DJs boss Zahra running out of excuses
It would have been a better outcome for David Jones chief Paul Zahra if there had been a sector-wide slump in retail shares this morning.
He could have camouflaged the horrible result and outlook delivered by the company by simply suggesting it was due to the poor external environment and the lack of consumer confidence.
Among retailers, only the outdoor equipment and clothing retailer Kathmandu - which also put in a disappointing result - experienced a similar share price collapse.
Retail stocks were not sold off generally. The David Jones performance is increasingly being seen as company specific.
Now more than two years into the tough retail conditions the fog is starting to clear on those retailers that are managing to adapt more quickly in the brave new world of retailing.
Zahra paints himself as a victim of three issues that are outside his control. The first is the soft retail environment, the second is the internet and the structural changes this entails and the third is the legacy left to him by his predecessor, Mark McInnes.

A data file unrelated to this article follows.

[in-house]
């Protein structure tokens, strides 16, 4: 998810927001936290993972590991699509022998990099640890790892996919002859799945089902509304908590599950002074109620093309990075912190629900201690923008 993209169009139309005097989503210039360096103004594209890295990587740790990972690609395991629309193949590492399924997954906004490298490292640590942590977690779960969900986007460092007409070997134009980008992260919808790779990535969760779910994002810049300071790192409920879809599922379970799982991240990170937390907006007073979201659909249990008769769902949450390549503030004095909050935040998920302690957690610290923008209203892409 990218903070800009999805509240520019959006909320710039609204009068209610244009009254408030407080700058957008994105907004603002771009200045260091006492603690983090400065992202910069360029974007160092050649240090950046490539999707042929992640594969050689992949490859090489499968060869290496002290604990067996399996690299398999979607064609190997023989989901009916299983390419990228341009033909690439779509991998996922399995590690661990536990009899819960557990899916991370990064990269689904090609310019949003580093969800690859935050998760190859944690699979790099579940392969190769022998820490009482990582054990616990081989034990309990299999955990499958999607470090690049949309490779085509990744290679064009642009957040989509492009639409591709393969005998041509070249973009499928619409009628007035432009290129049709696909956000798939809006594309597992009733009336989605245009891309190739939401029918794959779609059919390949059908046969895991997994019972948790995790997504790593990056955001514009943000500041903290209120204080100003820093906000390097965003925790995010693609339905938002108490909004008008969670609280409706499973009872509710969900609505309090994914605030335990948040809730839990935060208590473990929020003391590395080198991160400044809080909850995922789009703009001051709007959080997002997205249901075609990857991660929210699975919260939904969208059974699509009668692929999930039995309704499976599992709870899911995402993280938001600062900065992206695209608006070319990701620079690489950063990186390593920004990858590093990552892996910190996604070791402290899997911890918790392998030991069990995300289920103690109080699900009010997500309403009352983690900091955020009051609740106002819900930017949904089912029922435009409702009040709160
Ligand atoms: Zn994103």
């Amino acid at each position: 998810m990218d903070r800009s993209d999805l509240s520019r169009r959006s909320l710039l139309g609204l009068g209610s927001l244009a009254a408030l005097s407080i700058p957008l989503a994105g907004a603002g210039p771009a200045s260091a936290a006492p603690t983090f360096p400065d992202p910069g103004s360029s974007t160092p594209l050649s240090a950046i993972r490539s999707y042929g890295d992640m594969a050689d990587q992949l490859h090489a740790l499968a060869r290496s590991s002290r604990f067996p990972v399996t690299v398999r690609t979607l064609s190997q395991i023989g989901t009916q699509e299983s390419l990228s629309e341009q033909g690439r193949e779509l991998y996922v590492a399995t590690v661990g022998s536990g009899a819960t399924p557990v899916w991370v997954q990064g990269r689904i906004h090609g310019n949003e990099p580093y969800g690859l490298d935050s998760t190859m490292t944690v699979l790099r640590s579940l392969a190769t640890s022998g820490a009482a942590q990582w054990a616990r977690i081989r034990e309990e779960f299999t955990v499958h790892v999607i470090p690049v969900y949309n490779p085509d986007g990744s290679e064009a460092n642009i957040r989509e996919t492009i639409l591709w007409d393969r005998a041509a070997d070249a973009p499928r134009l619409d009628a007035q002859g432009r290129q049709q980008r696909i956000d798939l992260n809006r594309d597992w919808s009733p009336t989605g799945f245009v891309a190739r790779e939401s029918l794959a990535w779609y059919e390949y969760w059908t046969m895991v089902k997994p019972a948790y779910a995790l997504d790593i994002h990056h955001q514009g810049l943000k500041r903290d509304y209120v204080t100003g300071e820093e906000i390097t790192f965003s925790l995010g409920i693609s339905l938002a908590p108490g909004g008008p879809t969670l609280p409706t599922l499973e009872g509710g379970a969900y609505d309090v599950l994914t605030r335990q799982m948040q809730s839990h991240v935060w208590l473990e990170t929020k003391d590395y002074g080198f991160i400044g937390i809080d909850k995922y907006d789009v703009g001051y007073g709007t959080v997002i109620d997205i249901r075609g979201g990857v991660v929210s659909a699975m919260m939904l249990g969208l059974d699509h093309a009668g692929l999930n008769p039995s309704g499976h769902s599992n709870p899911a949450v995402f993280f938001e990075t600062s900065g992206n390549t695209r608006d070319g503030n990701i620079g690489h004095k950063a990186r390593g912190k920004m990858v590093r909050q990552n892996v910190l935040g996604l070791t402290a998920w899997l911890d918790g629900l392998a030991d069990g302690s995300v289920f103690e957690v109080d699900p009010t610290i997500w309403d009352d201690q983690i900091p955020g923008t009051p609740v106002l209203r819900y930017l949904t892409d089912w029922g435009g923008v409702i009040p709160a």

All these are reasonable to a point. If Zahra is correct (a position disputed by McInnes) that he was handed the keys to the department store chain with absolutely no online strategy and no IT systems to house one, it can be argued he has taken too long to get this off the ground.
He is clearly correct that retail is challenging with pay packets being parked in savings accounts rather than cash registers. But Myer’s result last week demonstrates that David Jones’ biggest competitor is not suffering to the same extent.
Zahra is forecasting full-year net profit will be down between 35 and 40 per cent. Myer is predicting its full-year profit will be off 10 per cent.
Zahra explains the disparity between the two by saying David Jones' customers tend to be from a higher socio-economic background, such as financial services employees, who are currently feeling the pinch.
But there is a cost of clearing excess inventory which has had a negative impact on profitability.
David Jones would argue that part of the McInnes legacy was the credit card deal done with American Express - the returns from which were front-loaded for the first five years.
Zahra has had to confirm this morning that when the credit card business stands on its own two feet in 2014 the earnings contribution will halve.